Sunday, 13 July 2014

Tom Wood says;

I think I understand why I like Tom Wood's approach to photography.

“The important thing is not to have an aim, I just go out the door and, whatever’s real, I try and deal with that.”

"When the stuff is too journalistic and documentary then it is journalism, if it is too conceptual and arty then that is another thing, but where the two meet - that is interesting."

None of which is as easy as it sounds...

The trade off or balance between art and documentary is ever present for me. I firmly believe that it is photography's ability to record, to make documents, that is it's greatest strength. Which is not to say that those documents can't go be something more.

I now regret that I didn't make an effort to document the demolition of the mill by the canal. When I moved to the village in the late 1960s and on until the eighties it was a major employer in the area - my mum worked there. It closed as a weaving mill in the nineties and became a factory shop. When I walked by it last week the last of it was gone. Soon it will be another housing estate. Maybe someone else has recorded its passing in full. The few pictures I have taken are gathered together here.

Once more I find myself struggling to come to terms with a 'small' camera. Daft as it sounds I prefer the results I get from my fishing compact to the mirrorless Fuji X-E2 I've been using for some time. Although I've finally managed to set it up so that I can use it more intuitively and quickly I still find a it frustrates. It's odd that little things you take for granted with a DSLR, in my case manually override the focus away from a focus point, can't be done with these 'lesser' cameras. It's handy if you are trying to shoot through a grill or branches at a subject in the background, and it's really useful when photographing people who are moving around faster than you can shift the focus point. Far better than letting the camera select where to focus too.

Mirrorless evangelists bang on about how much more accurate the focusing is with their cameras, and how superb the visual aids are for manually focussing. Yeah, but you can't have manual and auto focus at the same time. What's more the visual aids are only any use if you have time to use them. I also hate the way (at least on the Fuji) they only work in a zoomed in view of the centre of the frame. So you carefully frame, twist the focus ring and get a cropped and zoomed picture to look at - if the subject is off-centre you have to re-frame. By the time you have the subject in focus and zoomed out again you have to recompose. It's a faff. I don't care what anyone says, it's much easier (and quicker) to manually focus with the big, bright optical viewfinder of a DSLR.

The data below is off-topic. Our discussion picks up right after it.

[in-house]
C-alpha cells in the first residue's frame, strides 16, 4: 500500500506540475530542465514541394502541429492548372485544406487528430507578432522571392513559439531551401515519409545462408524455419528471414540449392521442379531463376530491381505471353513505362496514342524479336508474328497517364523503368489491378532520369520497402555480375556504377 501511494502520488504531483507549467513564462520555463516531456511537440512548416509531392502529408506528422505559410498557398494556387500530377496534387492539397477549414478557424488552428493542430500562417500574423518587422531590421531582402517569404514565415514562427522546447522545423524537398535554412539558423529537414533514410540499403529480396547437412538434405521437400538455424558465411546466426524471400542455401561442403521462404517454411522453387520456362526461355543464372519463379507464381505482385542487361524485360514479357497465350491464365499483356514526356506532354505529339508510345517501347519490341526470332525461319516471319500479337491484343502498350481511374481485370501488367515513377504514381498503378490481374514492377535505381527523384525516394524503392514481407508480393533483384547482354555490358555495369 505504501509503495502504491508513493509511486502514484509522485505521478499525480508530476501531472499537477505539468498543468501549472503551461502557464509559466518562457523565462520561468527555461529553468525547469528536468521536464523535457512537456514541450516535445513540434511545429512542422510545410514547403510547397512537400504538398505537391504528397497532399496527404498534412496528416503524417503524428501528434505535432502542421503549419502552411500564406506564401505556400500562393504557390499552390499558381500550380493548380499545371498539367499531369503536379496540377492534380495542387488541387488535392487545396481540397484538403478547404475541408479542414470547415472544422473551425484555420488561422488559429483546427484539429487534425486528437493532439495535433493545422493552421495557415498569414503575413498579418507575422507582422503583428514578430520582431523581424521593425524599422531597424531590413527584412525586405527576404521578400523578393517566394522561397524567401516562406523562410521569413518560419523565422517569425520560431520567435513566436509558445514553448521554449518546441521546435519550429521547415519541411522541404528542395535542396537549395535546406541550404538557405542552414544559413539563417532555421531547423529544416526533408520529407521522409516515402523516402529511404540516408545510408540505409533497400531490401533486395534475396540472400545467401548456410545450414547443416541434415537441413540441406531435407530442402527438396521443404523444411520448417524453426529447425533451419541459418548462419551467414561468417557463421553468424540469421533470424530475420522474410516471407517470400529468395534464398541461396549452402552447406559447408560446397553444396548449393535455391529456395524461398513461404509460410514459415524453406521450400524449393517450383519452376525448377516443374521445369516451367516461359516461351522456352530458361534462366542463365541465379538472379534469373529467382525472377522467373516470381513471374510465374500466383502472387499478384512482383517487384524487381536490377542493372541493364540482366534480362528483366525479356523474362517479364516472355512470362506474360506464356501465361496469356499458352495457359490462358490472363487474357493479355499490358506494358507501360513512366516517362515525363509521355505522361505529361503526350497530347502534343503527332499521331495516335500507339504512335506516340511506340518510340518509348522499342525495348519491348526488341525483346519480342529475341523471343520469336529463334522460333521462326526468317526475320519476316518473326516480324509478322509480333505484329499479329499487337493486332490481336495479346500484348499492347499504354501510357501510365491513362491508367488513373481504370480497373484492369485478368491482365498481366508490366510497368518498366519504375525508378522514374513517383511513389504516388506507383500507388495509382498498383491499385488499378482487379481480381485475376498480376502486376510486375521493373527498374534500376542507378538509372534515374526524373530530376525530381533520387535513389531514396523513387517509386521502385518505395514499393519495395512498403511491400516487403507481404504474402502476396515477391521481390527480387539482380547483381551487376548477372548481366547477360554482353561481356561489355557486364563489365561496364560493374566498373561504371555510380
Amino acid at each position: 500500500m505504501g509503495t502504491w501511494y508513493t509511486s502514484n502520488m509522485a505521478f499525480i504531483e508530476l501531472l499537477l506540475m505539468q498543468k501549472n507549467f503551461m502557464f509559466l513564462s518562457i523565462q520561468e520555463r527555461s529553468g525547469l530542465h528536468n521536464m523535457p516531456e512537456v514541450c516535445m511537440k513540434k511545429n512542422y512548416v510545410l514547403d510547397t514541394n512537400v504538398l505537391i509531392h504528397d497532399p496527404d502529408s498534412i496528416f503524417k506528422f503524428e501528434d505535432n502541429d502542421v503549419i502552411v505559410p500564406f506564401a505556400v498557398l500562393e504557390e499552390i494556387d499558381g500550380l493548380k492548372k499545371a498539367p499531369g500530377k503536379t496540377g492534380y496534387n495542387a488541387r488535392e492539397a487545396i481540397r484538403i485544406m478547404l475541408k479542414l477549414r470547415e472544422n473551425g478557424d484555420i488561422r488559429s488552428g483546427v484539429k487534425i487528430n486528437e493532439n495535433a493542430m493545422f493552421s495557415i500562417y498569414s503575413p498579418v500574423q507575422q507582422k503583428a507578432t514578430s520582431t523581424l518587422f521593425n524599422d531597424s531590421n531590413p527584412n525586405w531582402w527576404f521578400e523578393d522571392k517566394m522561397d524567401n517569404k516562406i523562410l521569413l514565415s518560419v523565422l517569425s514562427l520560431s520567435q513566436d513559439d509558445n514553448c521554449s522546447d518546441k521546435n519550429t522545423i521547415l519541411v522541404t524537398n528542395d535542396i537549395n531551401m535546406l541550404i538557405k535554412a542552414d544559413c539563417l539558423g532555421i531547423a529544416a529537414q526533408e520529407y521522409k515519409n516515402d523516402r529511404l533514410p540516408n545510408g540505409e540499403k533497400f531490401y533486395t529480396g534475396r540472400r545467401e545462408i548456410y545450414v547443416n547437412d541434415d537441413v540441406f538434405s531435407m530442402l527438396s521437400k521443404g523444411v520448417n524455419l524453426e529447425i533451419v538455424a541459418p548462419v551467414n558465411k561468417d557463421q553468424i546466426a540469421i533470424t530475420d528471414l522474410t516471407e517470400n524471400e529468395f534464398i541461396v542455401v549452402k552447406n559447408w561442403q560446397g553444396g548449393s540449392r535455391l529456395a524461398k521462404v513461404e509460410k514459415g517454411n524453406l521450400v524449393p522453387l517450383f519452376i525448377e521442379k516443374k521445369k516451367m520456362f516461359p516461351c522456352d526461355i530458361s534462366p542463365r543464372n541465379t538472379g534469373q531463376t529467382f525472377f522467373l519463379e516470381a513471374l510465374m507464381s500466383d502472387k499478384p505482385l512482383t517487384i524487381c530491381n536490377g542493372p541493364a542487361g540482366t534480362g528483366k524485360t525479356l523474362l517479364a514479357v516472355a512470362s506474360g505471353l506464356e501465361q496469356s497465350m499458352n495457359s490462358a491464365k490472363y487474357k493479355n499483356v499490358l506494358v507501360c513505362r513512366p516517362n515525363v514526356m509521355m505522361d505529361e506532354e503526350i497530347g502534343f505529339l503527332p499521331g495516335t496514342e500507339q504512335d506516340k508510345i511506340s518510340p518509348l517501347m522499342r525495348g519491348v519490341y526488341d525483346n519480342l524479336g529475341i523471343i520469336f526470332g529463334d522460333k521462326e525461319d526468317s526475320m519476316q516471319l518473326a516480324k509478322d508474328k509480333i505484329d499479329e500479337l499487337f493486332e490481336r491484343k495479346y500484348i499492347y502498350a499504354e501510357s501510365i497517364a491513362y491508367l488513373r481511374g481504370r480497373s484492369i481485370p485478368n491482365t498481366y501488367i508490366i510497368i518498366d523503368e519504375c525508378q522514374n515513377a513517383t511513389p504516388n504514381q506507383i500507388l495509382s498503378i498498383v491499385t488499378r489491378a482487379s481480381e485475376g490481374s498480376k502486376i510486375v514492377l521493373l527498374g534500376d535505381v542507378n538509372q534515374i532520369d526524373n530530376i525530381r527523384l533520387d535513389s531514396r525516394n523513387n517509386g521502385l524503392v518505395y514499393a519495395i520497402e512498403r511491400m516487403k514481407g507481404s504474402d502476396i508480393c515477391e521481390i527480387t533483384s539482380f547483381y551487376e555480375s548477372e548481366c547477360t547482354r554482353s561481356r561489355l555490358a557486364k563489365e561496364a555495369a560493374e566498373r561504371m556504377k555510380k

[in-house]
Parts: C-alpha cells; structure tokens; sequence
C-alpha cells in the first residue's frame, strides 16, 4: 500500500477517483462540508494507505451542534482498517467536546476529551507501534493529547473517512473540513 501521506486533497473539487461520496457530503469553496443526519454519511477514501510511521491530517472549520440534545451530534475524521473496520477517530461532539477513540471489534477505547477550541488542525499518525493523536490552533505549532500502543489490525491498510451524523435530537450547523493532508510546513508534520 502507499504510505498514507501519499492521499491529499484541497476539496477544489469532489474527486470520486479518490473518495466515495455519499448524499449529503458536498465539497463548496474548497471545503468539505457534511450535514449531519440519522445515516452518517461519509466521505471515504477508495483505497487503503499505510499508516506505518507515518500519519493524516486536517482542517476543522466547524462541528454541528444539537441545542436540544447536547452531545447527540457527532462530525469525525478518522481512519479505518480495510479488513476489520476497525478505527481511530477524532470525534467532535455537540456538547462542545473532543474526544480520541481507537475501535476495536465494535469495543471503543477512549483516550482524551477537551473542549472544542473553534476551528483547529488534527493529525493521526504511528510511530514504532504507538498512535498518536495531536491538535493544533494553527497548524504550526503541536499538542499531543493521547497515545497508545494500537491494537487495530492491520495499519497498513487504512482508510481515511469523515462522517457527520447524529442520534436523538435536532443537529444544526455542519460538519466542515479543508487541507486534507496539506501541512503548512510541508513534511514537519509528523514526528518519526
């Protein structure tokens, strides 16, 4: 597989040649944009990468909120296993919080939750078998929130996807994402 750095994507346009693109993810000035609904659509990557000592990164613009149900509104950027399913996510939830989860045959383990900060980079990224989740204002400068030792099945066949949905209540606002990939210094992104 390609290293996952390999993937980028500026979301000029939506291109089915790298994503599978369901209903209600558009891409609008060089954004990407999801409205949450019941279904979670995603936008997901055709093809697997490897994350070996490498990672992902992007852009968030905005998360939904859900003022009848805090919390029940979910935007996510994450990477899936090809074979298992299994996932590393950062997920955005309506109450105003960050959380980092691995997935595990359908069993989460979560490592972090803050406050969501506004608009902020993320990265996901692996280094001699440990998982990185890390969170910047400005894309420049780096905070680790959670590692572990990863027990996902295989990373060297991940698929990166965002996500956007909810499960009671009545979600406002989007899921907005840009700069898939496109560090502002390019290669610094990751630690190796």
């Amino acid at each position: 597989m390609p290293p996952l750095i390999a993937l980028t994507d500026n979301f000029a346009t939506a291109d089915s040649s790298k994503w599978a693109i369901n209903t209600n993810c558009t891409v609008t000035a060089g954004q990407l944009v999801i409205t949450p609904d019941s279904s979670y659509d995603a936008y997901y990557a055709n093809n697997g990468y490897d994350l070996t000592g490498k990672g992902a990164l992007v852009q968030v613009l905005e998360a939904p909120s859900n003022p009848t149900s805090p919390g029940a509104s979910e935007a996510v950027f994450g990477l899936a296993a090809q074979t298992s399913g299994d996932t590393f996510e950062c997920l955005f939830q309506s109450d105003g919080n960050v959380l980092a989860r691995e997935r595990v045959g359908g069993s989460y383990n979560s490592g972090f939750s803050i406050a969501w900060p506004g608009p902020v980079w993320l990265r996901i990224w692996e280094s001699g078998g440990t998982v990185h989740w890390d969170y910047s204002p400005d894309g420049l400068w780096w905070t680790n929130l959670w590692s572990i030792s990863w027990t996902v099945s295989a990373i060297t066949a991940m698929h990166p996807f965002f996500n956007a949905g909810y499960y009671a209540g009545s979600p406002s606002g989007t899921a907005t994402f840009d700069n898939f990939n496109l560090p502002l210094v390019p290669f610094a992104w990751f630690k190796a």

Why is the picture above in black and white? Just because I don't think the Fuji makes a good job of photographing people. Skin colours always look too pinky-red and its texture unnaturally smooth. The texture thing even comes across in monochrome conversions. The woman's bare arm at the left of the frame looks like a prosthetic! All a great shame because the camera is small, light and fun and discreet to use. Maybe I should sell a kidney and buy a Leica?

For outdoor shots without people, however, it does a decent job,although I'm not sure the colours are as 'rich' as I get from my Nikons (even the compact). I might persevere with it for my latest project-without-end. Recently I've taken to wandering round the bits of the village I've never had any reason to visit in all the years I've lived here. Which makes them visually surprising and interesting to me.

Sure enough I've got funny looks and been asked what I'm photographing and why. My answers almost always result in a bemused shaking of the head!

"Are you photographing that bench?"
"Why not?"

Which is where I come back to searching for that intersection between documentary and art which Tom Wood mentions. It's all about trying to avoid the clichés used in photojournalism, and the pretentiousness of art photography. For me it's about the information in the pictures allied with formal arrangements. I'm also coming to favour making pictures which need time to understand rather than give everything at a glance. Pictures where small details matter. Which isn't easy...

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